The first book I ever read with a queer protagonist was The Flywheel when I was about 15, and that book holds so much emotional significance to me. It was the first book I saw my feelings represented in. It was the first time I recognised that having feelings for other girls was valid and didn’t make me unnatural or unlovable. If I’d have read more middle grade novels with queer protagonists in my early teen years, perhaps I would have been able to come to terms with my identity as a biromantic asexual sooner.
Although there are undoubtedly a lot more middle grade and YA novels now than there were five years ago, I would still love to hear more buzz about middle grade novels with queer protagonists—and there’s always room for more! So if you have any recommendations for books I should check out, specifically featuring LGBTQIAP+ characters under 14, I would love to check them out. In the meantime, here are three novels featuring younger teens who happen to be queer!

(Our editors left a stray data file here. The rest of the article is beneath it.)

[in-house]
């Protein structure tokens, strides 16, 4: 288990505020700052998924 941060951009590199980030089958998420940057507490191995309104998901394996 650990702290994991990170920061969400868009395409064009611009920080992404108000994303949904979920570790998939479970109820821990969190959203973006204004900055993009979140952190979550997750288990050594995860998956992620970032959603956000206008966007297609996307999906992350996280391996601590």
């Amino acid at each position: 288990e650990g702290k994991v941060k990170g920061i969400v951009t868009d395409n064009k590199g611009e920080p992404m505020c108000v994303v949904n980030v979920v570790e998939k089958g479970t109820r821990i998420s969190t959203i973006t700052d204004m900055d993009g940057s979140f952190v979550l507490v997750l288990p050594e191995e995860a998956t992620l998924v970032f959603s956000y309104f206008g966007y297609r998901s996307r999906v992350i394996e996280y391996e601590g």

Three years ago, Tanner Scott’s family relocated from California to Utah, a move that nudged the bisexual teen temporarily back into the closet. Now, with one semester of high school to go, and no obstacles between him and out-of-state college freedom, Tanner plans to coast through his remaining classes and clear out of Utah.
But when his best friend Autumn dares him to take Provo High’s prestigious Seminar–where honor roll students diligently toil to draft a book in a semester–Tanner can’t resist going against his better judgment and having a go, if only to prove to Autumn how silly the whole thing is. Writing a book in four months sounds simple. Four months is an eternity.